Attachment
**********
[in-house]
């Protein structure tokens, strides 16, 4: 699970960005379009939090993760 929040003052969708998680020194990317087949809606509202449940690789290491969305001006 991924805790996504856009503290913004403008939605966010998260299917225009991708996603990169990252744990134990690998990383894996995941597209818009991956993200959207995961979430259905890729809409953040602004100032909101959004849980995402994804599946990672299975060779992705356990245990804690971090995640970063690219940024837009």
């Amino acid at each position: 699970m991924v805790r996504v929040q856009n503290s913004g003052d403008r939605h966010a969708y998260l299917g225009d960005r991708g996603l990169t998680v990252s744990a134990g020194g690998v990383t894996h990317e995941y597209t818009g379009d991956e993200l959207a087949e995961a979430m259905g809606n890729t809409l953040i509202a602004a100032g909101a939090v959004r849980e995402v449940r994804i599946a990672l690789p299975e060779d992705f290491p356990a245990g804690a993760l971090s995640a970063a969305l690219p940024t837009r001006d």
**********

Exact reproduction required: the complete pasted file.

[in-house]
């Protein structure tokens, strides 16, 4: 699970960005379009939090993760 929040003052969708998680020194990317087949809606509202449940690789290491969305001006 991924805790996504856009503290913004403008939605966010998260299917225009991708996603990169990252744990134990690998990383894996995941597209818009991956993200959207995961979430259905890729809409953040602004100032909101959004849980995402994804599946990672299975060779992705356990245990804690971090995640970063690219940024837009």
């Amino acid at each position: 699970m991924v805790r996504v929040q856009n503290s913004g003052d403008r939605h966010a969708y998260l299917g225009d960005r991708g996603l990169t998680v990252s744990a134990g020194g690998v990383t894996h990317e995941y597209t818009g379009d991956e993200l959207a087949e995961a979430m259905g809606n890729t809409l953040i509202a602004a100032g909101a939090v959004r849980e995402v449940r994804i599946a990672l690789p299975e060779d992705f290491p356990a245990g804690a993760l971090s995640a970063a969305l690219p940024t837009r001006d």